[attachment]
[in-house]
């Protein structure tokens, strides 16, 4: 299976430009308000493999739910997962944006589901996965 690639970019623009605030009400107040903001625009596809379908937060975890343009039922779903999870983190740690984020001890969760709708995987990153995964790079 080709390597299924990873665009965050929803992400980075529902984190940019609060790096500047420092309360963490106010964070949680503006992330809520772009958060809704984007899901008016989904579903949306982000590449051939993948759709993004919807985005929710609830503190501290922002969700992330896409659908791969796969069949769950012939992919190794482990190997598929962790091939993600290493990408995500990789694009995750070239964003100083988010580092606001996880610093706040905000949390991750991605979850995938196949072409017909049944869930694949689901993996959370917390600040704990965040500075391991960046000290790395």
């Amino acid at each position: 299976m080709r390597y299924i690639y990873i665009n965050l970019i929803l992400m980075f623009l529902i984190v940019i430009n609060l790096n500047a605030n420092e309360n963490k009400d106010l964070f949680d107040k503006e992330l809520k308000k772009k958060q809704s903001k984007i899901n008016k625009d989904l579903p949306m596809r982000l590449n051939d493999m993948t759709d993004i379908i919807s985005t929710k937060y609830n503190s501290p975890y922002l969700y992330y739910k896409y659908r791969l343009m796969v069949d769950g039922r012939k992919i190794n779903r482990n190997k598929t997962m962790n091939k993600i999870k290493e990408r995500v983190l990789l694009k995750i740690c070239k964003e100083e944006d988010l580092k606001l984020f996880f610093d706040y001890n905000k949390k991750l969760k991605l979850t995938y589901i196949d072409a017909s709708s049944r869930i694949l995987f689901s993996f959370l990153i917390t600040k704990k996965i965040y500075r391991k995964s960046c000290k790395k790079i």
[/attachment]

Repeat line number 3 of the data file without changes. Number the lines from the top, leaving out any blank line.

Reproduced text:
């Amino acid at each position: 299976m080709r390597y299924i690639y990873i665009n965050l970019i929803l992400m980075f623009l529902i984190v940019i430009n609060l790096n500047a605030n420092e309360n963490k009400d106010l964070f949680d107040k503006e992330l809520k308000k772009k958060q809704s903001k984007i899901n008016k625009d989904l579903p949306m596809r982000l590449n051939d493999m993948t759709d993004i379908i919807s985005t929710k937060y609830n503190s501290p975890y922002l969700y992330y739910k896409y659908r791969l343009m796969v069949d769950g039922r012939k992919i190794n779903r482990n190997k598929t997962m962790n091939k993600i999870k290493e990408r995500v983190l990789l694009k995750i740690c070239k964003e100083e944006d988010l580092k606001l984020f996880f610093d706040y001890n905000k949390k991750l969760k991605l979850t995938y589901i196949d072409a017909s709708s049944r869930i694949l995987f689901s993996f959370l990153i917390t600040k704990k996965i965040y500075r391991k995964s960046c000290k790395k790079i």